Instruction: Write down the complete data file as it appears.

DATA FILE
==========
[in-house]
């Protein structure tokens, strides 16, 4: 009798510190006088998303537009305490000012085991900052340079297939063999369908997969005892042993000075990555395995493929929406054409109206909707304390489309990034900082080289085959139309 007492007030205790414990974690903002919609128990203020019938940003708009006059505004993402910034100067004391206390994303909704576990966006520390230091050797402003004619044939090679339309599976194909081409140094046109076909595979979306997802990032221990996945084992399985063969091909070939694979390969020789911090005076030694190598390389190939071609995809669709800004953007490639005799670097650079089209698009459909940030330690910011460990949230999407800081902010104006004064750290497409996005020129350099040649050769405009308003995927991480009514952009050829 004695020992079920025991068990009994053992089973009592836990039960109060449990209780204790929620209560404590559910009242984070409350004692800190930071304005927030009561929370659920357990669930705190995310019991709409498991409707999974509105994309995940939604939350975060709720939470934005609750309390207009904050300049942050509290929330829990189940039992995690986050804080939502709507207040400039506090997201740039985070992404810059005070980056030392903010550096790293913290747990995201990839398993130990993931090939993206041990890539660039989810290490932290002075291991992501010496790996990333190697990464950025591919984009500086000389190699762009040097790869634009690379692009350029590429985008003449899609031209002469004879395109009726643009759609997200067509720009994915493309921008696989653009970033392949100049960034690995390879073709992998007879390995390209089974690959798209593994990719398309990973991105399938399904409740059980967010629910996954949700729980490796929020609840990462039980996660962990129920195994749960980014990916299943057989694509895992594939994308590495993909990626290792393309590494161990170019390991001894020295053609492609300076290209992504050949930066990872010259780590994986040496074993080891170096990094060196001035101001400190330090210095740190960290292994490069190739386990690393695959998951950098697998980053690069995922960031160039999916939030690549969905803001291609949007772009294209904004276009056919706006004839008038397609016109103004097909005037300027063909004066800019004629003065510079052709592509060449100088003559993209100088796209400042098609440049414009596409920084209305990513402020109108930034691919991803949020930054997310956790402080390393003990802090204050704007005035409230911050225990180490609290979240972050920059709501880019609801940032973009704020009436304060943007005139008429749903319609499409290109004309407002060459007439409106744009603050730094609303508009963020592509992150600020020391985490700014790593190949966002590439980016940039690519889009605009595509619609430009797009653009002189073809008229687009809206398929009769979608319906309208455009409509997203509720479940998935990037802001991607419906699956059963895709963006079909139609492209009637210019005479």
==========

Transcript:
[in-house]
């Protein structure tokens, strides 16, 4: 009798510190006088998303537009305490000012085991900052340079297939063999369908997969005892042993000075990555395995493929929406054409109206909707304390489309990034900082080289085959139309 007492007030205790414990974690903002919609128990203020019938940003708009006059505004993402910034100067004391206390994303909704576990966006520390230091050797402003004619044939090679339309599976194909081409140094046109076909595979979306997802990032221990996945084992399985063969091909070939694979390969020789911090005076030694190598390389190939071609995809669709800004953007490639005799670097650079089209698009459909940030330690910011460990949230999407800081902010104006004064750290497409996005020129350099040649050769405009308003995927991480009514952009050829 004695020992079920025991068990009994053992089973009592836990039960109060449990209780204790929620209560404590559910009242984070409350004692800190930071304005927030009561929370659920357990669930705190995310019991709409498991409707999974509105994309995940939604939350975060709720939470934005609750309390207009904050300049942050509290929330829990189940039992995690986050804080939502709507207040400039506090997201740039985070992404810059005070980056030392903010550096790293913290747990995201990839398993130990993931090939993206041990890539660039989810290490932290002075291991992501010496790996990333190697990464950025591919984009500086000389190699762009040097790869634009690379692009350029590429985008003449899609031209002469004879395109009726643009759609997200067509720009994915493309921008696989653009970033392949100049960034690995390879073709992998007879390995390209089974690959798209593994990719398309990973991105399938399904409740059980967010629910996954949700729980490796929020609840990462039980996660962990129920195994749960980014990916299943057989694509895992594939994308590495993909990626290792393309590494161990170019390991001894020295053609492609300076290209992504050949930066990872010259780590994986040496074993080891170096990094060196001035101001400190330090210095740190960290292994490069190739386990690393695959998951950098697998980053690069995922960031160039999916939030690549969905803001291609949007772009294209904004276009056919706006004839008038397609016109103004097909005037300027063909004066800019004629003065510079052709592509060449100088003559993209100088796209400042098609440049414009596409920084209305990513402020109108930034691919991803949020930054997310956790402080390393003990802090204050704007005035409230911050225990180490609290979240972050920059709501880019609801940032973009704020009436304060943007005139008429749903319609499409290109004309407002060459007439409106744009603050730094609303508009963020592509992150600020020391985490700014790593190949966002590439980016940039690519889009605009595509619609430009797009653009002189073809008229687009809206398929009769979608319906309208455009409509997203509720479940998935990037802001991607419906699956059963895709963006079909139609492209009637210019005479």